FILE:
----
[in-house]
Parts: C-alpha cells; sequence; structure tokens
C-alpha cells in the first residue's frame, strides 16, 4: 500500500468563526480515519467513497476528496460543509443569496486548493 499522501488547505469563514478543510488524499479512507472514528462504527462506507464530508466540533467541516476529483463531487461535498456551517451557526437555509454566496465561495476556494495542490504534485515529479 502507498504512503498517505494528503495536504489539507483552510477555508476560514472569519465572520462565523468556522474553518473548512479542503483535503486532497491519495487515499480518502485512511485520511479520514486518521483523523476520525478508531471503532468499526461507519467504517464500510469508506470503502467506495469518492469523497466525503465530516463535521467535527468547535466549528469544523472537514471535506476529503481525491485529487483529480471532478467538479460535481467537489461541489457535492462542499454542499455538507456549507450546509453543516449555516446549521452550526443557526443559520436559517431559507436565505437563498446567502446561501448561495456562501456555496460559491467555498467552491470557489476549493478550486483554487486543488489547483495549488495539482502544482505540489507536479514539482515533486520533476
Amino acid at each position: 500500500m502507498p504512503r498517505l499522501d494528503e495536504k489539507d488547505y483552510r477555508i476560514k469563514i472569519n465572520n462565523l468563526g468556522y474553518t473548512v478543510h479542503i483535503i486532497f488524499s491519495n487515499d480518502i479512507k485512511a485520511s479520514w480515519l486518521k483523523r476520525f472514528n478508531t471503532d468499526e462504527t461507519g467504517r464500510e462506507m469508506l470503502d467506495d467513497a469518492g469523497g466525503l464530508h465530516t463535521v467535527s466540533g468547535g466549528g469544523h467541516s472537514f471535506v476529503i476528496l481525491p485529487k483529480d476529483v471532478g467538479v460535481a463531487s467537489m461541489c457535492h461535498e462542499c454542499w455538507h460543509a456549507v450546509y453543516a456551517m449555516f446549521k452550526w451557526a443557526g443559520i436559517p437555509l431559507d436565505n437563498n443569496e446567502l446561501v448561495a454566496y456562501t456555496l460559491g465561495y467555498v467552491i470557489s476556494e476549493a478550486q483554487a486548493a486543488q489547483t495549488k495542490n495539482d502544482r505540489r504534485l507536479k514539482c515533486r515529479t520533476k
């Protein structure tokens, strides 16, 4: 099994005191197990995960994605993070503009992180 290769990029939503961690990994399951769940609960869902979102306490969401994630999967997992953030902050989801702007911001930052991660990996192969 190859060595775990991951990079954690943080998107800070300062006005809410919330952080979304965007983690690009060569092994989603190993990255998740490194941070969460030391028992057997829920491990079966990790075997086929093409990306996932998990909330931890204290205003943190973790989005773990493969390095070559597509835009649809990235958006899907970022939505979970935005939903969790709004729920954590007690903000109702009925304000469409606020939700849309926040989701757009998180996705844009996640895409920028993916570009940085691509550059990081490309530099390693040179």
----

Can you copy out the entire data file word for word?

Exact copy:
[in-house]
Parts: C-alpha cells; sequence; structure tokens
C-alpha cells in the first residue's frame, strides 16, 4: 500500500468563526480515519467513497476528496460543509443569496486548493 499522501488547505469563514478543510488524499479512507472514528462504527462506507464530508466540533467541516476529483463531487461535498456551517451557526437555509454566496465561495476556494495542490504534485515529479 502507498504512503498517505494528503495536504489539507483552510477555508476560514472569519465572520462565523468556522474553518473548512479542503483535503486532497491519495487515499480518502485512511485520511479520514486518521483523523476520525478508531471503532468499526461507519467504517464500510469508506470503502467506495469518492469523497466525503465530516463535521467535527468547535466549528469544523472537514471535506476529503481525491485529487483529480471532478467538479460535481467537489461541489457535492462542499454542499455538507456549507450546509453543516449555516446549521452550526443557526443559520436559517431559507436565505437563498446567502446561501448561495456562501456555496460559491467555498467552491470557489476549493478550486483554487486543488489547483495549488495539482502544482505540489507536479514539482515533486520533476
Amino acid at each position: 500500500m502507498p504512503r498517505l499522501d494528503e495536504k489539507d488547505y483552510r477555508i476560514k469563514i472569519n465572520n462565523l468563526g468556522y474553518t473548512v478543510h479542503i483535503i486532497f488524499s491519495n487515499d480518502i479512507k485512511a485520511s479520514w480515519l486518521k483523523r476520525f472514528n478508531t471503532d468499526e462504527t461507519g467504517r464500510e462506507m469508506l470503502d467506495d467513497a469518492g469523497g466525503l464530508h465530516t463535521v467535527s466540533g468547535g466549528g469544523h467541516s472537514f471535506v476529503i476528496l481525491p485529487k483529480d476529483v471532478g467538479v460535481a463531487s467537489m461541489c457535492h461535498e462542499c454542499w455538507h460543509a456549507v450546509y453543516a456551517m449555516f446549521k452550526w451557526a443557526g443559520i436559517p437555509l431559507d436565505n437563498n443569496e446567502l446561501v448561495a454566496y456562501t456555496l460559491g465561495y467555498v467552491i470557489s476556494e476549493a478550486q483554487a486548493a486543488q489547483t495549488k495542490n495539482d502544482r505540489r504534485l507536479k514539482c515533486r515529479t520533476k
């Protein structure tokens, strides 16, 4: 099994005191197990995960994605993070503009992180 290769990029939503961690990994399951769940609960869902979102306490969401994630999967997992953030902050989801702007911001930052991660990996192969 190859060595775990991951990079954690943080998107800070300062006005809410919330952080979304965007983690690009060569092994989603190993990255998740490194941070969460030391028992057997829920491990079966990790075997086929093409990306996932998990909330931890204290205003943190973790989005773990493969390095070559597509835009649809990235958006899907970022939505979970935005939903969790709004729920954590007690903000109702009925304000469409606020939700849309926040989701757009998180996705844009996640895409920028993916570009940085691509550059990081490309530099390693040179």